I'm simply saying that my life got a whole lot better when I stopped pretending to be someone else and started focusing on what I thought success looked like. If you're happy with your life, I'm thrilled for you. Don't let anyone tell you how you are supposed to live. But I like talking about passion because I never thought I deserved it. I thought it was more important to keep other people happy. I thought I was too old (at twenty-two!) to take on something new. I felt the need to live out of momentum and not rock the boat. I assumed I was incapable of doing anything other than acting, so I was destined to be dark and tortured. But really, I was just scared and didn't think I deserved something that felt better to me.

If you feel like you need permission to live passionately: here it is. Permission granted.

You deserve to feel that puppy-love spark about your life. And if you don't know what would offer that, you deserve to give yourself a little time - ten minutes a day - if that's all you have, to listen to your heart and explore the world and see what warms your soul. Because when you are happier and more fulfilled - you are able to give more to the world. And I don't don't know if you've looked around lately, but the world really needs it.

For me - it all started with the tinniest little whisper from deep within my core:

I like books.

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Embrace your weird

Me. At my wedding. I've always felt like I was weird.

I'm goofy and dorky and awkward. I make faces like that when I'm supposed to be a composed bride.

Sometimes people stare at me. There is pointing. And whispering.

I didn't go to school the way most other people did. I had different experiences and I didn't know things that other people knew about. I didn't know how to play hopscotch or jacks, I knew how to play poker and craps - those were the kinds of games we played on set.

I was super insecure about that. I liked my job as an actor, I enjoyed working, but I also felt ashamed because it made me different.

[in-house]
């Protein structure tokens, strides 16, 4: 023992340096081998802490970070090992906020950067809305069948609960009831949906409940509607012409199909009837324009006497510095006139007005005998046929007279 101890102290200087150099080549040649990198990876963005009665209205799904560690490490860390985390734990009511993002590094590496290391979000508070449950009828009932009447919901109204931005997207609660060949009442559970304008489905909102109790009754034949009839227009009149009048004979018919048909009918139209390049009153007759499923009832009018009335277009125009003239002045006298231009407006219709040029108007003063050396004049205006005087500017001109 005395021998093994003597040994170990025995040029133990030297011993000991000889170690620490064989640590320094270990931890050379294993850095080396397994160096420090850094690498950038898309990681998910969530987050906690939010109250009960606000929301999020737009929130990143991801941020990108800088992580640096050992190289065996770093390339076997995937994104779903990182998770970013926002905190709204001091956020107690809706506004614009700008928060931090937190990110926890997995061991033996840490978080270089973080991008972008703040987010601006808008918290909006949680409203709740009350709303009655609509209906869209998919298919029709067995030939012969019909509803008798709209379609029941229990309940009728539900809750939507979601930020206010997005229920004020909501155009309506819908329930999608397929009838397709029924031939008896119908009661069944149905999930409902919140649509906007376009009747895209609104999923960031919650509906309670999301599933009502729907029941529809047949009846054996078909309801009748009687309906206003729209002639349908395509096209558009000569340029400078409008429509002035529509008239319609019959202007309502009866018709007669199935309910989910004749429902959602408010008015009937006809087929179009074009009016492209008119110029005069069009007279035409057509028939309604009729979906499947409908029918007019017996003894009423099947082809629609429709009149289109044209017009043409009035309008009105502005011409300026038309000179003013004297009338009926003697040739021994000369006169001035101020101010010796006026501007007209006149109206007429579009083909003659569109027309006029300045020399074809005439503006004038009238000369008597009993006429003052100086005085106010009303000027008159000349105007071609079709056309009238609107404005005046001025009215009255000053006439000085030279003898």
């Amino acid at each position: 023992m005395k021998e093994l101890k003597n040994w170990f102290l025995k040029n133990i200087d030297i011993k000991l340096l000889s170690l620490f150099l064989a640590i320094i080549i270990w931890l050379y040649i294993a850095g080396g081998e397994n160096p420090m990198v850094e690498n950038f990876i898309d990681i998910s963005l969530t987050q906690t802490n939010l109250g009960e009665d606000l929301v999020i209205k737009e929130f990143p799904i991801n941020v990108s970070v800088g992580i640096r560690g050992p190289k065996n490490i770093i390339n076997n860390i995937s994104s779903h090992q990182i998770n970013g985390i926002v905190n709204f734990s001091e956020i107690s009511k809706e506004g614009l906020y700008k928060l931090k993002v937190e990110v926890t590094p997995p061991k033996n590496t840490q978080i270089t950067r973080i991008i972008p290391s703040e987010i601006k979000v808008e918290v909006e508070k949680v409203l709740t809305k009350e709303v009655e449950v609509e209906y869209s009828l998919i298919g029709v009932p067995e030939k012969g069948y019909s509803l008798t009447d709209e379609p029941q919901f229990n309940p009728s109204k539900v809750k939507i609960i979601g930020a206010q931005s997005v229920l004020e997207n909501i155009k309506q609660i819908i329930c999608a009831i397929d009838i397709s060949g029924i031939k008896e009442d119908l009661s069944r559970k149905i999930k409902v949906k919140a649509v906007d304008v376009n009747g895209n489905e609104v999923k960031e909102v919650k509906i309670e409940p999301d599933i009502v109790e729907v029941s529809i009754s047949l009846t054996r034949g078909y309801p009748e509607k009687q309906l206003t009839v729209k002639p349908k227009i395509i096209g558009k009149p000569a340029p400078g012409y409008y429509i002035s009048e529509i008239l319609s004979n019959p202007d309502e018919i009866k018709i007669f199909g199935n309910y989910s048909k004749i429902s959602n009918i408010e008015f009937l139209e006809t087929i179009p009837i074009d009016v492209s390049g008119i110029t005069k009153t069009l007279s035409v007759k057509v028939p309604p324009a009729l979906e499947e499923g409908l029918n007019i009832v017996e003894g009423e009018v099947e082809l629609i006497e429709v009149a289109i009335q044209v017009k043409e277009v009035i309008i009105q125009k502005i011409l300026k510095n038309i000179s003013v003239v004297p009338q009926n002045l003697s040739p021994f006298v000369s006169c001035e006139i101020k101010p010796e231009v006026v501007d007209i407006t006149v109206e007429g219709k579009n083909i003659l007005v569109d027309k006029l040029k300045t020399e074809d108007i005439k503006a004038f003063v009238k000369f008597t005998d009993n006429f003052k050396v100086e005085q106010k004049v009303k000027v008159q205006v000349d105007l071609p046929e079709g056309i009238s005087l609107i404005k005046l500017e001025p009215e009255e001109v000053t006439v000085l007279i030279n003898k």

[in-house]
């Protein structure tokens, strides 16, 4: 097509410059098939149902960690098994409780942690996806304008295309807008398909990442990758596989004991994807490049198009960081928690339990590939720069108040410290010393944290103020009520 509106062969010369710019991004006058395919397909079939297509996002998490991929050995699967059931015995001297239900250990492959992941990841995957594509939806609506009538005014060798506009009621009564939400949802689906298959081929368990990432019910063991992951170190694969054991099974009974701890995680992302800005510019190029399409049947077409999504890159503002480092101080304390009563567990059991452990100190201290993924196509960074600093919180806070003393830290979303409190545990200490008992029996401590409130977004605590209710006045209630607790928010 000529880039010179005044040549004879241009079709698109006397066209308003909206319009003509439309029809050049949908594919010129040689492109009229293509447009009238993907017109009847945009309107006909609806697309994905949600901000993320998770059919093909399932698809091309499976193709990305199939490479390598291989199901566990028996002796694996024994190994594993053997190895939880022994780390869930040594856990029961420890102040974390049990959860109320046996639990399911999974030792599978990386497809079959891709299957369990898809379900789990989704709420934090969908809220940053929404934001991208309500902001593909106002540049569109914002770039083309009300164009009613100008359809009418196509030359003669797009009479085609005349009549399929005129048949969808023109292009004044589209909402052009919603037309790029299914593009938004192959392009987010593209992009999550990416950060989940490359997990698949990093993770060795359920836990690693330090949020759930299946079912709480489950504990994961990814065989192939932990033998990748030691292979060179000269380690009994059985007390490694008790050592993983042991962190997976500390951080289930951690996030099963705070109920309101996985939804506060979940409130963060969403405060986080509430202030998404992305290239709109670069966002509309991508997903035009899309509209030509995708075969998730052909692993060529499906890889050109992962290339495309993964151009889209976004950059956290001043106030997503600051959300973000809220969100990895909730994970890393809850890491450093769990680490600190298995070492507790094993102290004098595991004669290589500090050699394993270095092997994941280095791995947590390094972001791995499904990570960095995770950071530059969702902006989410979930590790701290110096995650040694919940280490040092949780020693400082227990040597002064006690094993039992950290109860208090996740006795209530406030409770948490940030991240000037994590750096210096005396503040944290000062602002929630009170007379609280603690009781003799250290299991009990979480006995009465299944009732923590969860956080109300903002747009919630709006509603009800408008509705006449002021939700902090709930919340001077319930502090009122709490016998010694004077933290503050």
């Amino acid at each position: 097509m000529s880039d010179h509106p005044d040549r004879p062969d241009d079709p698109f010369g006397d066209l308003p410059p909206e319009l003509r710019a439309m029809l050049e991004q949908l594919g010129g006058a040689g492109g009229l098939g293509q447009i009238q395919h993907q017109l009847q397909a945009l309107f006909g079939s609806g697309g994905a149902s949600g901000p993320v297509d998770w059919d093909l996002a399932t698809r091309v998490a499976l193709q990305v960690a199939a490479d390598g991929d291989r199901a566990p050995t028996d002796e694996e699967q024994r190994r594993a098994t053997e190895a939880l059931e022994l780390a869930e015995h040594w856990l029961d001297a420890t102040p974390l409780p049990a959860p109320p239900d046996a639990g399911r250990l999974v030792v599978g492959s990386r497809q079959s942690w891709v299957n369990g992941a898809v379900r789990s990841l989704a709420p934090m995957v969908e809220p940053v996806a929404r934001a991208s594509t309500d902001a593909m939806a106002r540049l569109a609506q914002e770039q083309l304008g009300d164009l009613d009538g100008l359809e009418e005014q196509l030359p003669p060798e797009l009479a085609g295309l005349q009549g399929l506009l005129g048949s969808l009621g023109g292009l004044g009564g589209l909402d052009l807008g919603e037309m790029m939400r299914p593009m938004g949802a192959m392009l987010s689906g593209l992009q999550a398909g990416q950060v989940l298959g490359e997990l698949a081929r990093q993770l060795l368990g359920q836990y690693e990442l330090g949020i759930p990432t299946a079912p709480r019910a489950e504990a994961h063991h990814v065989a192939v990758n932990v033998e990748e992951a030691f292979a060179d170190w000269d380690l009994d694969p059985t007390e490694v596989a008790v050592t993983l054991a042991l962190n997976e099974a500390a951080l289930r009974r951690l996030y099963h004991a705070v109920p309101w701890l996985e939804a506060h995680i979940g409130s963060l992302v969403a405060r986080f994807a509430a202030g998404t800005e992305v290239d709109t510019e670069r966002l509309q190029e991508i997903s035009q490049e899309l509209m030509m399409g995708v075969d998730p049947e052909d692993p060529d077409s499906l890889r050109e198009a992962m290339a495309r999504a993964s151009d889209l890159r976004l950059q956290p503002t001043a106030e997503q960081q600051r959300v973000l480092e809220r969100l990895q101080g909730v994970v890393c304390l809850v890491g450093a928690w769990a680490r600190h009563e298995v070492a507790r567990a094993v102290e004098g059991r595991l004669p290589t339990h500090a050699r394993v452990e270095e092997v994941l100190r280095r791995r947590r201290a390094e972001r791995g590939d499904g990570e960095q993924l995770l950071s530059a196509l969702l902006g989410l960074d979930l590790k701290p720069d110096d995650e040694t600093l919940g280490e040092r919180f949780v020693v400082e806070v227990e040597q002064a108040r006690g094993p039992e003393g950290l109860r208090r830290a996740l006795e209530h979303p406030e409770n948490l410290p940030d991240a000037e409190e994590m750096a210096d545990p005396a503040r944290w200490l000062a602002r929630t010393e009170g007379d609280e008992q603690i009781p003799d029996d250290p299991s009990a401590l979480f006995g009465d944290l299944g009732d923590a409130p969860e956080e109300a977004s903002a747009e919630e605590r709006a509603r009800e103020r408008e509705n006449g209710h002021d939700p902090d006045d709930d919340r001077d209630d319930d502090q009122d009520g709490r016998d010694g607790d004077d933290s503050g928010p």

I felt like I'd never fit in anywhere.

But I've realized that the vast majority of people feel like they are different for one reason or another. They think that they don't fit in. That they have to hide something about themselves so that other people will accept them.

But the problem with that fear is that it isolates us and keeps us in situations that stifle our talent and true purpose.

That thing that makes us feel weird is actually really important. That thing can make us powerful. Because if we can learn to embrace that, we can do anything. If we embrace our weirdness, we can be our true selves and bring our own unique perspective and experience to the world.

Hiding and feeling ashamed just doesn’t work. The desperate desire to fit in only makes us invisible.

I was always terrified to share my writing because I was worried that people would tell me that I sucked...and I didn’t know if I could recover from that. But I realized that I'd never be happy if I didn’t at least attempt thing I was most passionate about. It got to the point where it was more painful to stifle what I loved than it was to be criticized for it.

After I started this blog -- that really scary thing actually happened. There were some people who told me I sucked. Anonymous Huffington Post commenters said all the terrible things I worried people would say, that I was washed up and irrelevant and a bad writer and it made me cry and feel miserable.

It felt like a punch in the face.

But it didn’t kill me.

Because, actually, it didn’t matter what they thought of me. There are plenty of other things those people can read on the internet. There are lots of things about cats wearing sunglasses and endless Buzzfeed lists -- and I hope they enjoy those more than my work. Eventually, I stopped crying and went back to my desk and I wrote more. Because my job is to write. Because it's none of my business what those other people think about me - it matters most what I think about me.